Git branching

How Git handles branches

In Git, all branches are simply tags or pointers. Unlike other source control systems, Git doesn’t create copies of files to track changes. Instead, Git tracks all changes as a directed acyclic graph where each node is a set of changes made at one time. Any such node can be a branch, which allows changes to diverge from other parts of the tree. A merge simply modifies the Git object graph without any file-system impacts as in other source control systems. As such, branches in Git are very lightweight to create and manage.

Common types of branches

Trunk branch

Every Git repository has a trunk (also referred to as main, mainline, or the master branch). When a Git repository is created, the trunk exists automatically as the implicit first branch. The use of a trunk and the timing of changes landing on it vary depending on the exact branching strategy being used. In trunk-based development, the trunk is the central branch to which all developers send their code changes.

Development branch

The development branch is a long-lived feature branch that holds changes made by developers before they’re ready to go to production. It parallels the trunk and is never removed. Some teams have the development branch correspond with a non-production environment. As such, commits to the development branch trigger test environment deployments. Development and trunk are frequently bidirectionally integrated, and it’s typical for a team member to bear the responsibility of integrating them.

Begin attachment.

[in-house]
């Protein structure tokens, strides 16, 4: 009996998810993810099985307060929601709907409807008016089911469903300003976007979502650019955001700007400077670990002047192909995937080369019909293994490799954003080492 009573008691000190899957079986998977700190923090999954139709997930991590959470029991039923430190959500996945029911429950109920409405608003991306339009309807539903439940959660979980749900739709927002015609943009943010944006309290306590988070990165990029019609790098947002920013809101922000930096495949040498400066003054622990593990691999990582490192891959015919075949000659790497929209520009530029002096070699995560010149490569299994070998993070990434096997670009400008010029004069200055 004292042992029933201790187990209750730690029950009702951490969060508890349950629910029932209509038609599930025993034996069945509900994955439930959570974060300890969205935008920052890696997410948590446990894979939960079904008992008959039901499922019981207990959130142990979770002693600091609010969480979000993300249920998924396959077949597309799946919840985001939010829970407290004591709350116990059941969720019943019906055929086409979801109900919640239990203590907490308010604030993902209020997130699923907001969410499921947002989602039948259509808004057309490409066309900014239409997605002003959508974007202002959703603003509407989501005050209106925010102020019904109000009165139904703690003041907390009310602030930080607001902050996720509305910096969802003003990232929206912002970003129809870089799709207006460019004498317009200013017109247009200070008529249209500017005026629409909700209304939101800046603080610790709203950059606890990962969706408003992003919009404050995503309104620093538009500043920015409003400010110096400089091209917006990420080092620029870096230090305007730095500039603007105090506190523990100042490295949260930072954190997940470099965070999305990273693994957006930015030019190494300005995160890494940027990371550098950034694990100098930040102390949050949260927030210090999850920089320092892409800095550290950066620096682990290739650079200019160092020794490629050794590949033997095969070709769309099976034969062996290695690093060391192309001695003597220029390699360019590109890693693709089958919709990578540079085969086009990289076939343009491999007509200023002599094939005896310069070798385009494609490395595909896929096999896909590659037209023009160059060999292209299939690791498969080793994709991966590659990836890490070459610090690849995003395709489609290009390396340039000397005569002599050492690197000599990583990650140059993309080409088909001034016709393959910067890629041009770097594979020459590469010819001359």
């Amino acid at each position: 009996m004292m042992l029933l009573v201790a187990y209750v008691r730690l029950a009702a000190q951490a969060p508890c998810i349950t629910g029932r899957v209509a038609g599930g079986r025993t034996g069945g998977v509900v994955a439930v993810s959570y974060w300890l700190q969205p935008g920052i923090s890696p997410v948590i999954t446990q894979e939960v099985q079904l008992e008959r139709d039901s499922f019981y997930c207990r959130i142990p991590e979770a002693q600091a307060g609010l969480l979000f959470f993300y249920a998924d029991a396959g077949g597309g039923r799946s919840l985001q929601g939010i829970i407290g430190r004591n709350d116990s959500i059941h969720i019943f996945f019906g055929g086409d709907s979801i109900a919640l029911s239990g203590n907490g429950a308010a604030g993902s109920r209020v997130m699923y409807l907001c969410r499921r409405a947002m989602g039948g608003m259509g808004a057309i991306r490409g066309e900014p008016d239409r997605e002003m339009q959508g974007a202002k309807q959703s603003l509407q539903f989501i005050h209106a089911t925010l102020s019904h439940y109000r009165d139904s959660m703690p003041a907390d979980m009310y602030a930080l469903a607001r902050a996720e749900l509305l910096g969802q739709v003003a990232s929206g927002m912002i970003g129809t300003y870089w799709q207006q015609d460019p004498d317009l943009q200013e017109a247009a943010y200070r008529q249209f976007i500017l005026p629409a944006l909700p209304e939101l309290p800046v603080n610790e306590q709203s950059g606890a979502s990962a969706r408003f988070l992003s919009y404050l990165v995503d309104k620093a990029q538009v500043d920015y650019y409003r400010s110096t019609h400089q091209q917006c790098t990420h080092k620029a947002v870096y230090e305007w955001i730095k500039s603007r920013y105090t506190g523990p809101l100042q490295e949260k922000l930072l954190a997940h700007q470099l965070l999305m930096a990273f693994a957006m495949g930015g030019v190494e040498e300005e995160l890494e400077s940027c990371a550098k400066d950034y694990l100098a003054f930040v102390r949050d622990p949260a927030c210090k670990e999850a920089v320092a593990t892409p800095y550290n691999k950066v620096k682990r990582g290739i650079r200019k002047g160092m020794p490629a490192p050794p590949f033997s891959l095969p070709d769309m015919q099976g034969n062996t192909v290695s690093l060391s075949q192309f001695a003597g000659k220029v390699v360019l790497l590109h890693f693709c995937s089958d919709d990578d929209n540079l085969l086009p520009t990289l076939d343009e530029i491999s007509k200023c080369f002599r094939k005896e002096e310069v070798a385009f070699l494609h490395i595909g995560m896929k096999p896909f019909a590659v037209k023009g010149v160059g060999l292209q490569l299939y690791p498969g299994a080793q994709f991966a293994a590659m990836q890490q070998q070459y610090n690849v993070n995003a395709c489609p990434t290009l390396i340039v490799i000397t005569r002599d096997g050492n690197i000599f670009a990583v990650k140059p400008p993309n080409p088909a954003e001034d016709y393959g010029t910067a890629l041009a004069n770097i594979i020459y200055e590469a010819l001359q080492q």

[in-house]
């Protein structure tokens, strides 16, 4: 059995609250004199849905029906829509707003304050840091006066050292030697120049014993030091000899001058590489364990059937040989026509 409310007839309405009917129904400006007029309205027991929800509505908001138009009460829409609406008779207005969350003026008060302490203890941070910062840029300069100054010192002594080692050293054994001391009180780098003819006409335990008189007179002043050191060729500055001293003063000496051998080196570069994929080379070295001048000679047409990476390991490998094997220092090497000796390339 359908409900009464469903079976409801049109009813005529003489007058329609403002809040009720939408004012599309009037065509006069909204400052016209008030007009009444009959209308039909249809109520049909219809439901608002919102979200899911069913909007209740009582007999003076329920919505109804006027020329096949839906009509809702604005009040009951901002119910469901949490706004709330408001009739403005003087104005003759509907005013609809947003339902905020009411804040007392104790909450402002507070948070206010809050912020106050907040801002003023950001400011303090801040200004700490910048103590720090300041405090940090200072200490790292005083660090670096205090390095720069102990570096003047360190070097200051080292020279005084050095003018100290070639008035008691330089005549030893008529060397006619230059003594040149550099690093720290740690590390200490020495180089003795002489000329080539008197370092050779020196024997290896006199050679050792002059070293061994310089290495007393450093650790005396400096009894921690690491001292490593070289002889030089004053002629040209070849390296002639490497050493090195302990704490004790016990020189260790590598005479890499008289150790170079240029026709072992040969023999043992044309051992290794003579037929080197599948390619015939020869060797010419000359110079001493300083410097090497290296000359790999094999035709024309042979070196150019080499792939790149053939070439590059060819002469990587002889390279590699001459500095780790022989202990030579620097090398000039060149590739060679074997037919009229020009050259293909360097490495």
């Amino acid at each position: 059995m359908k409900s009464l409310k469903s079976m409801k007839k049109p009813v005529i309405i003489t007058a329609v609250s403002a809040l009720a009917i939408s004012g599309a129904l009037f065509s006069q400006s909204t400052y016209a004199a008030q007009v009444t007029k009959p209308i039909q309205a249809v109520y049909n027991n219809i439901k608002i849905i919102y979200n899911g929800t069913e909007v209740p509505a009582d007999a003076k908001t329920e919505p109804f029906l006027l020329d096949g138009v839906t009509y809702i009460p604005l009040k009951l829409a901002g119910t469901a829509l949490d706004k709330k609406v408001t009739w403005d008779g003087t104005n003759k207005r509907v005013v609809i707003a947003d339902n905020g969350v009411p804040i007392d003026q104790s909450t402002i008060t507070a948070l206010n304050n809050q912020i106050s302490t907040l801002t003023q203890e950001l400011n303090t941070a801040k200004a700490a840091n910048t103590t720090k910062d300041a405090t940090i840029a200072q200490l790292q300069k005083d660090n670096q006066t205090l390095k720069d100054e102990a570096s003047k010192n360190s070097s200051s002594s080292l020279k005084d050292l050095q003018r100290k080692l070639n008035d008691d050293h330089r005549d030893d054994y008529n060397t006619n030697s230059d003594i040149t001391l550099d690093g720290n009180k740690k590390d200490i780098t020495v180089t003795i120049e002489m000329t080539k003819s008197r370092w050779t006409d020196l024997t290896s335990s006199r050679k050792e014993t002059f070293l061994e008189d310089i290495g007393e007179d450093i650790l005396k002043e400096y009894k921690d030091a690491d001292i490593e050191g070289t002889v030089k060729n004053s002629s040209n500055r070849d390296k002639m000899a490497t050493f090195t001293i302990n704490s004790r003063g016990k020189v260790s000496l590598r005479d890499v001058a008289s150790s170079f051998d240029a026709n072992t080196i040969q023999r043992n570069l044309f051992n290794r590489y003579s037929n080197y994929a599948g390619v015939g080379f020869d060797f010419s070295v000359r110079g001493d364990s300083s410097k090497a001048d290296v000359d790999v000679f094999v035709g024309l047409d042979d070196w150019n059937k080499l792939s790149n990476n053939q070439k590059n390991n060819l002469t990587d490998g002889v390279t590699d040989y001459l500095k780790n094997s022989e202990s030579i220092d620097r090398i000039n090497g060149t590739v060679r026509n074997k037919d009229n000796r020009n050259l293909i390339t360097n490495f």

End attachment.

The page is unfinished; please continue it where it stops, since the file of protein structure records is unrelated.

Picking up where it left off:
Feature branch

A feature branch can be short- or long-lived depending on the specific branching flow. The branch often is used by a single developer for only their changes, but it is possible to share it with other developers as well. Again, the branching strategy will determine how exactly you define a “feature branch”. 

Release branch

A release branch can be either short-lived or long-lived depending on the strategy. In either case, the release branch reflects a set of changes that are intended to go through the production release process.

Hotfix branch

A hotfix branch is a branch that’s used generally to hold changes related to emergency bug fixes. They can be short-lived or long-lived, though generally they exist as long-lived branches split off from a release branch. They tend to be more common in teams with explicitly versioned products, such as installed applications.

Merge conflicts and pain

It’s easy for development teams to find themselves with a tangled mess of branches that need to be merged with the mainline all at once. And the longer multiple developers keep their code changes from mixing with each other, the higher the risk that those changes will conflict (through changes to common code).